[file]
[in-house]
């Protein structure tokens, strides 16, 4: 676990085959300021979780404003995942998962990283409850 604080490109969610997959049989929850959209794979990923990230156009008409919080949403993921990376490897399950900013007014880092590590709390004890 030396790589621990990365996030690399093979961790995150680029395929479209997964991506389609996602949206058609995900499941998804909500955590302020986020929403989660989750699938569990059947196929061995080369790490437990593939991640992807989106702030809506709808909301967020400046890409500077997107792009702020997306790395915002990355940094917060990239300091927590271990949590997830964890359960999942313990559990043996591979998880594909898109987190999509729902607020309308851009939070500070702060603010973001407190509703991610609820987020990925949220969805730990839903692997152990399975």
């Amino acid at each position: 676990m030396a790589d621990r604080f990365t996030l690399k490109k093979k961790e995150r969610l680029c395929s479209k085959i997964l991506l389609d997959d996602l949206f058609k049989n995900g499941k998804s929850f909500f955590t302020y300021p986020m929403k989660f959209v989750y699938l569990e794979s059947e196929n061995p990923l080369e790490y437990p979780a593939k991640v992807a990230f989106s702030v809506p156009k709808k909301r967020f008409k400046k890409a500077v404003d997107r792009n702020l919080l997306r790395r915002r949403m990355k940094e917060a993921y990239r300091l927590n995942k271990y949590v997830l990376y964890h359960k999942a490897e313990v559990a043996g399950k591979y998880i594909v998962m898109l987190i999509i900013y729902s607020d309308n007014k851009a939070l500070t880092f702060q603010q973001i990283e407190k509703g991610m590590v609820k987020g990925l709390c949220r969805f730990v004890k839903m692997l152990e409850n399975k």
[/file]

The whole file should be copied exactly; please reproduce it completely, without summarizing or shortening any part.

[in-house]
């Protein structure tokens, strides 16, 4: 676990085959300021979780404003995942998962990283409850 604080490109969610997959049989929850959209794979990923990230156009008409919080949403993921990376490897399950900013007014880092590590709390004890 030396790589621990990365996030690399093979961790995150680029395929479209997964991506389609996602949206058609995900499941998804909500955590302020986020929403989660989750699938569990059947196929061995080369790490437990593939991640992807989106702030809506709808909301967020400046890409500077997107792009702020997306790395915002990355940094917060990239300091927590271990949590997830964890359960999942313990559990043996591979998880594909898109987190999509729902607020309308851009939070500070702060603010973001407190509703991610609820987020990925949220969805730990839903692997152990399975």
């Amino acid at each position: 676990m030396a790589d621990r604080f990365t996030l690399k490109k093979k961790e995150r969610l680029c395929s479209k085959i997964l991506l389609d997959d996602l949206f058609k049989n995900g499941k998804s929850f909500f955590t302020y300021p986020m929403k989660f959209v989750y699938l569990e794979s059947e196929n061995p990923l080369e790490y437990p979780a593939k991640v992807a990230f989106s702030v809506p156009k709808k909301r967020f008409k400046k890409a500077v404003d997107r792009n702020l919080l997306r790395r915002r949403m990355k940094e917060a993921y990239r300091l927590n995942k271990y949590v997830l990376y964890h359960k999942a490897e313990v559990a043996g399950k591979y998880i594909v998962m898109l987190i999509i900013y729902s607020d309308n007014k851009a939070l500070t880092f702060q603010q973001i990283e407190k509703g991610m590590v609820k987020g990925l709390c949220r969805f730990v004890k839903m692997l152990e409850n399975k």